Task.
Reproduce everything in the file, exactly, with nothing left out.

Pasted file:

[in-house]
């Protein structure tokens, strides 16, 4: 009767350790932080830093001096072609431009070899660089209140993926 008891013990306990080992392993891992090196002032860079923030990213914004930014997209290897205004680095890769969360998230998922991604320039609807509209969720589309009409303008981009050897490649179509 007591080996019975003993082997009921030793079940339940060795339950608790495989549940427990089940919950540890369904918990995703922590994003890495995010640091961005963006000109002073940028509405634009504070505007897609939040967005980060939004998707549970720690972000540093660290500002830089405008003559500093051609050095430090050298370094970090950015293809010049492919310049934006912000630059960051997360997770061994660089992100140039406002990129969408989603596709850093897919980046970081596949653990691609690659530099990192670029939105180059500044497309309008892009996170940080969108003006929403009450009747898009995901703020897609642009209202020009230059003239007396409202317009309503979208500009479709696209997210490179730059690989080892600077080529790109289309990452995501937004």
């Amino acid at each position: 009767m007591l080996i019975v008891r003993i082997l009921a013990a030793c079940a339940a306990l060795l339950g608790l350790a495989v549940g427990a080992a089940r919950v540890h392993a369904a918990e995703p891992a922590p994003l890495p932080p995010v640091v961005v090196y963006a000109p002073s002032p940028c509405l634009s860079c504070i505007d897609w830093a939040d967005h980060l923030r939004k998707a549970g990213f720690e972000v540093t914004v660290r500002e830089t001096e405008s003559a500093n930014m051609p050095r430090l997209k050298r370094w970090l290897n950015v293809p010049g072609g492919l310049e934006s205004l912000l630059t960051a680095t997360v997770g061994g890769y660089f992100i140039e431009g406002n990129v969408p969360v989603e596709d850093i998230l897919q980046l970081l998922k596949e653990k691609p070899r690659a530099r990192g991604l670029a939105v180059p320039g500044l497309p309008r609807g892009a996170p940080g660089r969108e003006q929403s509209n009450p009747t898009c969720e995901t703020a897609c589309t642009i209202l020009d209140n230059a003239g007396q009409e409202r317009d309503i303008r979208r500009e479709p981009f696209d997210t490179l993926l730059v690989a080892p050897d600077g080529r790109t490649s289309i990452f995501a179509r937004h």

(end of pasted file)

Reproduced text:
[in-house]
């Protein structure tokens, strides 16, 4: 009767350790932080830093001096072609431009070899660089209140993926 008891013990306990080992392993891992090196002032860079923030990213914004930014997209290897205004680095890769969360998230998922991604320039609807509209969720589309009409303008981009050897490649179509 007591080996019975003993082997009921030793079940339940060795339950608790495989549940427990089940919950540890369904918990995703922590994003890495995010640091961005963006000109002073940028509405634009504070505007897609939040967005980060939004998707549970720690972000540093660290500002830089405008003559500093051609050095430090050298370094970090950015293809010049492919310049934006912000630059960051997360997770061994660089992100140039406002990129969408989603596709850093897919980046970081596949653990691609690659530099990192670029939105180059500044497309309008892009996170940080969108003006929403009450009747898009995901703020897609642009209202020009230059003239007396409202317009309503979208500009479709696209997210490179730059690989080892600077080529790109289309990452995501937004």
């Amino acid at each position: 009767m007591l080996i019975v008891r003993i082997l009921a013990a030793c079940a339940a306990l060795l339950g608790l350790a495989v549940g427990a080992a089940r919950v540890h392993a369904a918990e995703p891992a922590p994003l890495p932080p995010v640091v961005v090196y963006a000109p002073s002032p940028c509405l634009s860079c504070i505007d897609w830093a939040d967005h980060l923030r939004k998707a549970g990213f720690e972000v540093t914004v660290r500002e830089t001096e405008s003559a500093n930014m051609p050095r430090l997209k050298r370094w970090l290897n950015v293809p010049g072609g492919l310049e934006s205004l912000l630059t960051a680095t997360v997770g061994g890769y660089f992100i140039e431009g406002n990129v969408p969360v989603e596709d850093i998230l897919q980046l970081l998922k596949e653990k691609p070899r690659a530099r990192g991604l670029a939105v180059p320039g500044l497309p309008r609807g892009a996170p940080g660089r969108e003006q929403s509209n009450p009747t898009c969720e995901t703020a897609c589309t642009i209202l020009d209140n230059a003239g007396q009409e409202r317009d309503i303008r979208r500009e479709p981009f696209d997210t490179l993926l730059v690989a080892p050897d600077g080529r790109t490649s289309i990452f995501a179509r937004h």